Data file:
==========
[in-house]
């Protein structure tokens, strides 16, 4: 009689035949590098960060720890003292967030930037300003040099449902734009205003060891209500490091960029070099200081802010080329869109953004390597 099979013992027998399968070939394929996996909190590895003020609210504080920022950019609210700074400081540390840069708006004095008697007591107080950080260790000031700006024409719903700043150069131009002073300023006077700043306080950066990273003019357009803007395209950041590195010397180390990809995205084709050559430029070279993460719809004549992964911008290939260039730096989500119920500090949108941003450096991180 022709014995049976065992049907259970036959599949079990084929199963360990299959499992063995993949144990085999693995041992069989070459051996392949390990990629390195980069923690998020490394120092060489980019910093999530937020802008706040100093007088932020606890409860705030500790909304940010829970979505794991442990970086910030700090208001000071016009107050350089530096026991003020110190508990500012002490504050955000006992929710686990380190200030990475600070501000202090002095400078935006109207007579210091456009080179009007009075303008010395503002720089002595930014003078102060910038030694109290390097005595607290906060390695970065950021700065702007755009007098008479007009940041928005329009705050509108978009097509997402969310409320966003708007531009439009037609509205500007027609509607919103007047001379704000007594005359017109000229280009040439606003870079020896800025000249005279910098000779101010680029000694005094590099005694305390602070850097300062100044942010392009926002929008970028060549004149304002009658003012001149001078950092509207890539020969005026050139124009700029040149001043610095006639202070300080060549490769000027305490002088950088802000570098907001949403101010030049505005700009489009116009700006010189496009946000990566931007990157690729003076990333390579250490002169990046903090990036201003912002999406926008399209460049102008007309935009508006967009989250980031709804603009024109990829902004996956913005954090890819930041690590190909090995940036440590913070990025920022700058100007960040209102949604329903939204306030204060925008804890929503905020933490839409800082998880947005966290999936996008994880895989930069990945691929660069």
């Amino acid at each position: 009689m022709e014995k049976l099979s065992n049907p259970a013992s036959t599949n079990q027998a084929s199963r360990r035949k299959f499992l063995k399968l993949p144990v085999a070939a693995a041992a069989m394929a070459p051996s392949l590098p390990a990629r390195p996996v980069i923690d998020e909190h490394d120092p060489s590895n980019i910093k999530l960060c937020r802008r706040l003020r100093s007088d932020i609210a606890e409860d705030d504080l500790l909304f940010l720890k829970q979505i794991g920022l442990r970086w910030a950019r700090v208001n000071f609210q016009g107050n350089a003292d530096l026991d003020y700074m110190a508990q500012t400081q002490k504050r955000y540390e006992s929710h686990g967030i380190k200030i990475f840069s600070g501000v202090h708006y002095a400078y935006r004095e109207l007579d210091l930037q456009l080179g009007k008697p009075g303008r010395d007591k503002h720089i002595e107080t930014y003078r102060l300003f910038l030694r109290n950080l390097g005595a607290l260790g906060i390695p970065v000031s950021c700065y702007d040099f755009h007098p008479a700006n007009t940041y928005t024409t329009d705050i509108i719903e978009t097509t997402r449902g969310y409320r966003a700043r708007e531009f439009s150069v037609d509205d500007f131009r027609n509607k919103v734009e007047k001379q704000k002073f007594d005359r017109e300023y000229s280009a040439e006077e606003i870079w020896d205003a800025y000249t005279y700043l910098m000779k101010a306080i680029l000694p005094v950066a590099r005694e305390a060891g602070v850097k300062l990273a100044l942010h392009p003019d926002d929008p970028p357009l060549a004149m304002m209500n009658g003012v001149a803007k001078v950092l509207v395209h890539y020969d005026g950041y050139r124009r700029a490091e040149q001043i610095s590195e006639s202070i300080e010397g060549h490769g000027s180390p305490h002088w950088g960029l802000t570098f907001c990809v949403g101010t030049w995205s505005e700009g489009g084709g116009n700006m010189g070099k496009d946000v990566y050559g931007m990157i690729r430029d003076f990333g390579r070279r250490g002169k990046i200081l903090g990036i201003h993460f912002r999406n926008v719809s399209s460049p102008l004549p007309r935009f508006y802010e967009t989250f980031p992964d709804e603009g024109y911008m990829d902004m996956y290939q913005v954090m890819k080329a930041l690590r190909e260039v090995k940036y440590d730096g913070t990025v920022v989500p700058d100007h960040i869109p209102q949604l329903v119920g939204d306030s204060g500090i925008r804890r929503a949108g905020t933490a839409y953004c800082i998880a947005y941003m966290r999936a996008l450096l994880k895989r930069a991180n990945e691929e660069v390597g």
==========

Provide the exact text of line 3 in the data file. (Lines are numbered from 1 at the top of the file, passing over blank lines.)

């Amino acid at each position: 009689m022709e014995k049976l099979s065992n049907p259970a013992s036959t599949n079990q027998a084929s199963r360990r035949k299959f499992l063995k399968l993949p144990v085999a070939a693995a041992a069989m394929a070459p051996s392949l590098p390990a990629r390195p996996v980069i923690d998020e909190h490394d120092p060489s590895n980019i910093k999530l960060c937020r802008r706040l003020r100093s007088d932020i609210a606890e409860d705030d504080l500790l909304f940010l720890k829970q979505i794991g920022l442990r970086w910030a950019r700090v208001n000071f609210q016009g107050n350089a003292d530096l026991d003020y700074m110190a508990q500012t400081q002490k504050r955000y540390e006992s929710h686990g967030i380190k200030i990475f840069s600070g501000v202090h708006y002095a400078y935006r004095e109207l007579d210091l930037q456009l080179g009007k008697p009075g303008r010395d007591k503002h720089i002595e107080t930014y003078r102060l300003f910038l030694r109290n950080l390097g005595a607290l260790g906060i390695p970065v000031s950021c700065y702007d040099f755009h007098p008479a700006n007009t940041y928005t024409t329009d705050i509108i719903e978009t097509t997402r449902g969310y409320r966003a700043r708007e531009f439009s150069v037609d509205d500007f131009r027609n509607k919103v734009e007047k001379q704000k002073f007594d005359r017109e300023y000229s280009a040439e006077e606003i870079w020896d205003a800025y000249t005279y700043l910098m000779k101010a306080i680029l000694p005094v950066a590099r005694e305390a060891g602070v850097k300062l990273a100044l942010h392009p003019d926002d929008p970028p357009l060549a004149m304002m209500n009658g003012v001149a803007k001078v950092l509207v395209h890539y020969d005026g950041y050139r124009r700029a490091e040149q001043i610095s590195e006639s202070i300080e010397g060549h490769g000027s180390p305490h002088w950088g960029l802000t570098f907001c990809v949403g101010t030049w995205s505005e700009g489009g084709g116009n700006m010189g070099k496009d946000v990566y050559g931007m990157i690729r430029d003076f990333g390579r070279r250490g002169k990046i200081l903090g990036i201003h993460f912002r999406n926008v719809s399209s460049p102008l004549p007309r935009f508006y802010e967009t989250f980031p992964d709804e603009g024109y911008m990829d902004m996956y290939q913005v954090m890819k080329a930041l690590r190909e260039v090995k940036y440590d730096g913070t990025v920022v989500p700058d100007h960040i869109p209102q949604l329903v119920g939204d306030s204060g500090i925008r804890r929503a949108g905020t933490a839409y953004c800082i998880a947005y941003m966290r999936a996008l450096l994880k895989r930069a991180n990945e691929e660069v390597g």